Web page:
But if there is a will there will be a way. But I?m sure that if just 10 per cent of what had been released to the development of the education sector particularly at the UBEC level had been spent on non-formal and adult education, the rate would have been greatly reduced. Also if the grants have been judiciously used, Nigeria would not have been the country with the highest number of out-of-school children. The Federal Government is trying a lot to ensure that this is achieved through the UBEC, NMEC and the use of the debt relief funds for the development of education generally but the local and state governments are not doing enough.
So what can we do to achieve this goal?
There are so many things we can do. First, invest massively in literacy campaign; we should stop narrowing down education to formal schooling alone; take the issue of education in a holistic manner; reinvent local languages and culture; encourage people with bright and new ideas; and state governments should be more realistic in their bid to establish universities because some of them have not filled their admission quotas in federal universities and they are setting up universities when majority of their people are illiterates. Rather than doing this, they (state governments) should invest more in adult, non-formal and nomadic education.
Education is in a state of disarray because of neglect, therefore all stakeholders particularly the state and local governments should be more determined to help the cause of education generally.
State governments that have autonomous adult and non-formal education agencies should employ professional facilitators to teach the adults; a situation whereby some state governments employ cobblers to teach adults is not good. It is only those who are trained that should be employed, while states such as Osun, Ogun and Plateau, which are operating adult and non-formal and nomadic education without autonomy, should change tactics.
Facilitators should be well remunerated, while money voted for these agencies should be increased. On the whole, teachers in the school system should also be well motivated to give their best. This is because the reward system is killing the nation?s education sector. Teachers are not being encouraged at all: a local government?s councillor earns so huge a salary that his monthly salary can pay the salary of 45 primary school teachers. This is bad. Look at those who have been given national awards, how many of them are teachers?
I think governments at all levels should do something urgent to improve the wage and emoluments of teachers. In other nations like Canada, teachers are the highest paid civil servants. There is nothing wrong if we emulate this trend. Also, I will appeal to the rich to sponsor the education of people around them. That is the philosophy behind NMEC?s Each One-To-Teach-One, where we encourage the literate to facilitate the education of another illiterate Nigerian. If you cannot teach him, pay somebody else to educate him. However, the government should perform its role of educating the masses, while individuals too should not abdicate their responsibilities. Those in position of authorities at whatever level should shun corruption because corruption destroys.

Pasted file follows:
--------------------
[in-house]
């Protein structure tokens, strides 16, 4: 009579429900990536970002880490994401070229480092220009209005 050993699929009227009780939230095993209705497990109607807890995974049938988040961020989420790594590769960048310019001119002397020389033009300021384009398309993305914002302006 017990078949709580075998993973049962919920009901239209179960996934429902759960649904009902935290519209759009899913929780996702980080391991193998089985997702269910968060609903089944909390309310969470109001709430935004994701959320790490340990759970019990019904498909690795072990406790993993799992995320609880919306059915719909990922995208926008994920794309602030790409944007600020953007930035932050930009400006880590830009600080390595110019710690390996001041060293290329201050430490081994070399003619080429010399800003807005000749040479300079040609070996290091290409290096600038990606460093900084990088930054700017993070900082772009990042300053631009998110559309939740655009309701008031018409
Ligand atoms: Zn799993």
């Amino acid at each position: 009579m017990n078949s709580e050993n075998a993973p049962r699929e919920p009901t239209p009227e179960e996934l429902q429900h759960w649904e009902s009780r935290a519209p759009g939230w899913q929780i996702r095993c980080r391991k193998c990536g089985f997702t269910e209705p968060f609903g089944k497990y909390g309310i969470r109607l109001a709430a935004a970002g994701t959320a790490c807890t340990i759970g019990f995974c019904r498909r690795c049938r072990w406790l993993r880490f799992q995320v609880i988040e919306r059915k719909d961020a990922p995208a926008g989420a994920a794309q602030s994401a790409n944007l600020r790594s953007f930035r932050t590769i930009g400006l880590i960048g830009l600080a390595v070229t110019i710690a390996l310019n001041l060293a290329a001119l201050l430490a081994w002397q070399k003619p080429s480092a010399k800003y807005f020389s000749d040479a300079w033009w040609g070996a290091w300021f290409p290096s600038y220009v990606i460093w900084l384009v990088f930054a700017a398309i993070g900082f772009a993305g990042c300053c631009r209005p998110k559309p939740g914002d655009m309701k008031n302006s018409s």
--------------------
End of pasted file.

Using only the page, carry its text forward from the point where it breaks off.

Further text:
You said that the reinvention of local languages and culture will help the nation?s dream to shore up its literacy rate. How?
You see one damage that religion, particularly Christianity and Islam, has done to our national development, is the erosion of our local languages and cultures. Now, everybody speaks English Language or Arabic. Our local languages have been relegated to the background to such an extent that people now believe that anybody that cannot communicate in these foreign languages is an illiterate. This is not right because you don?t have to be able to read and write in these languages before you could be said to be literate. If a Hausa man can read and write in his language, fine, the same thing for a Yoruba, Igbo, Tapa, Ijaw or Edo man. But it is unfortunate that Nigerians, particularly the elite, have fallen for this deceit. Look at the Chinese, Japanese, Taiwanese, the Arabs, the Jews and even the French, they have been able to develop because they protect their language and culture. So if we truly want to develop and enhance our literacy rate, we should reinvent our local languages and culture.
What are the steps that NMEC has taken to enhance adult and non-formal education in the country?
Besides creating an enabling environment for the members of staff of the commission, we now organise training workshops for stakeholders in the sector; we have started the Literacy by Radio project under our Literacy Initiative for Empowerment to all the states of the federation after this was approved by President Umaru Musa Yar?Adua. We are working in conjunction with state governments to increase the number of centres across the country, while efforts are on to ensure that our local languages are used in sensitising the people. But the major challenge we have now is funding.